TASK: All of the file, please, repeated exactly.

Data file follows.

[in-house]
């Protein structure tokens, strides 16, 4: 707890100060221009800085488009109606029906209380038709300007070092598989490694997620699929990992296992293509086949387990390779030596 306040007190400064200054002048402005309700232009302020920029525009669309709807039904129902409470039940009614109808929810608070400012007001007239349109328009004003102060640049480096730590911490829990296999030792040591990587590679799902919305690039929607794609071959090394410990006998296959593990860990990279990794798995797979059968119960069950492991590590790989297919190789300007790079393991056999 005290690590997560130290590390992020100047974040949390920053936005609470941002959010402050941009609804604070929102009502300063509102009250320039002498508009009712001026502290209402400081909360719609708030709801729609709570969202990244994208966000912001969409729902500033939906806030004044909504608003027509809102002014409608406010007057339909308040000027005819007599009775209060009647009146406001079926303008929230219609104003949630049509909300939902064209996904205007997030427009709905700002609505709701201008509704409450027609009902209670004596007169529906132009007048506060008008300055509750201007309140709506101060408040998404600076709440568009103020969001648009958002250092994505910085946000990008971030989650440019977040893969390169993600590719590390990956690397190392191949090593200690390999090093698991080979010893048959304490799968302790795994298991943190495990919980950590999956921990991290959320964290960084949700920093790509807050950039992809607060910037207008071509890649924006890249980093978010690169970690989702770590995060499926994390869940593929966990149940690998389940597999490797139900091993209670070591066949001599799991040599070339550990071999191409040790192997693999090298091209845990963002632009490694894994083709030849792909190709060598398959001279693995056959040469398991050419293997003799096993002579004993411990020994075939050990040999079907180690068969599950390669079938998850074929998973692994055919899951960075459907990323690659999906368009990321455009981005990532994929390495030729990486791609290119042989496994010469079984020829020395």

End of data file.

[in-house]
């Protein structure tokens, strides 16, 4: 707890100060221009800085488009109606029906209380038709300007070092598989490694997620699929990992296992293509086949387990390779030596 306040007190400064200054002048402005309700232009302020920029525009669309709807039904129902409470039940009614109808929810608070400012007001007239349109328009004003102060640049480096730590911490829990296999030792040591990587590679799902919305690039929607794609071959090394410990006998296959593990860990990279990794798995797979059968119960069950492991590590790989297919190789300007790079393991056999 005290690590997560130290590390992020100047974040949390920053936005609470941002959010402050941009609804604070929102009502300063509102009250320039002498508009009712001026502290209402400081909360719609708030709801729609709570969202990244994208966000912001969409729902500033939906806030004044909504608003027509809102002014409608406010007057339909308040000027005819007599009775209060009647009146406001079926303008929230219609104003949630049509909300939902064209996904205007997030427009709905700002609505709701201008509704409450027609009902209670004596007169529906132009007048506060008008300055509750201007309140709506101060408040998404600076709440568009103020969001648009958002250092994505910085946000990008971030989650440019977040893969390169993600590719590390990956690397190392191949090593200690390999090093698991080979010893048959304490799968302790795994298991943190495990919980950590999956921990991290959320964290960084949700920093790509807050950039992809607060910037207008071509890649924006890249980093978010690169970690989702770590995060499926994390869940593929966990149940690998389940597999490797139900091993209670070591066949001599799991040599070339550990071999191409040790192997693999090298091209845990963002632009490694894994083709030849792909190709060598398959001279693995056959040469398991050419293997003799096993002579004993411990020994075939050990040999079907180690068969599950390669079938998850074929998973692994055919899951960075459907990323690659999906368009990321455009981005990532994929390495030729990486791609290119042989496994010469079984020829020395």